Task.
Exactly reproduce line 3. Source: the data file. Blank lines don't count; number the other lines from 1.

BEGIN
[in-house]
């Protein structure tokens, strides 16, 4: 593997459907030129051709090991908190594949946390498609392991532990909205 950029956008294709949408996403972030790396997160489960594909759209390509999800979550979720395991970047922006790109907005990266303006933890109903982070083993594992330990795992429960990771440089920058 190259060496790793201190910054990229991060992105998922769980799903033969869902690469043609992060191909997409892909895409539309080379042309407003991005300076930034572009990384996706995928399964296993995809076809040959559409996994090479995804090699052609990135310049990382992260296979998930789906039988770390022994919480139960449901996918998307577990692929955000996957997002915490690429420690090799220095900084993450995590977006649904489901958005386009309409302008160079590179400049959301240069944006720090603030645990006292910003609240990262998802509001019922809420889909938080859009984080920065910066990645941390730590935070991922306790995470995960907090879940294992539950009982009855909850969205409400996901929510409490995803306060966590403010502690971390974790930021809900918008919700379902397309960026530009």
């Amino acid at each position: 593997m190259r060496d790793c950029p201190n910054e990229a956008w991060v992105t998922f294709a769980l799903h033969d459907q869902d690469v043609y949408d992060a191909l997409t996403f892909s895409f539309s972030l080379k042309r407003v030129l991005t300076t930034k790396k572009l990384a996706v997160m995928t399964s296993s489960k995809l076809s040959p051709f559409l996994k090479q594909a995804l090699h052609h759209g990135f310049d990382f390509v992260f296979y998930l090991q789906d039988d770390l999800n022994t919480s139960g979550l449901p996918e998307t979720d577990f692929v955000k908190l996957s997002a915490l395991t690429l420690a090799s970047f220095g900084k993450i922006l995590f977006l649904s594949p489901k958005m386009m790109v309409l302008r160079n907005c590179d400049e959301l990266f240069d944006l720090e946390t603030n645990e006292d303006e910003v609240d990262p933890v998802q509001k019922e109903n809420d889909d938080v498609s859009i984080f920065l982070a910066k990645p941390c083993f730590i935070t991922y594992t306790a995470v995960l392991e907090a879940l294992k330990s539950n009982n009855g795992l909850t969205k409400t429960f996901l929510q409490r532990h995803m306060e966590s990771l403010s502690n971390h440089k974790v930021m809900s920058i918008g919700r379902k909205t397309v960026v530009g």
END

């Amino acid at each position: 593997m190259r060496d790793c950029p201190n910054e990229a956008w991060v992105t998922f294709a769980l799903h033969d459907q869902d690469v043609y949408d992060a191909l997409t996403f892909s895409f539309s972030l080379k042309r407003v030129l991005t300076t930034k790396k572009l990384a996706v997160m995928t399964s296993s489960k995809l076809s040959p051709f559409l996994k090479q594909a995804l090699h052609h759209g990135f310049d990382f390509v992260f296979y998930l090991q789906d039988d770390l999800n022994t919480s139960g979550l449901p996918e998307t979720d577990f692929v955000k908190l996957s997002a915490l395991t690429l420690a090799s970047f220095g900084k993450i922006l995590f977006l649904s594949p489901k958005m386009m790109v309409l302008r160079n907005c590179d400049e959301l990266f240069d944006l720090e946390t603030n645990e006292d303006e910003v609240d990262p933890v998802q509001k019922e109903n809420d889909d938080v498609s859009i984080f920065l982070a910066k990645p941390c083993f730590i935070t991922y594992t306790a995470v995960l392991e907090a879940l294992k330990s539950n009982n009855g795992l909850t969205k409400t429960f996901l929510q409490r532990h995803m306060e966590s990771l403010s502690n971390h440089k974790v930021m809900s920058i918008g919700r379902k909205t397309v960026v530009g």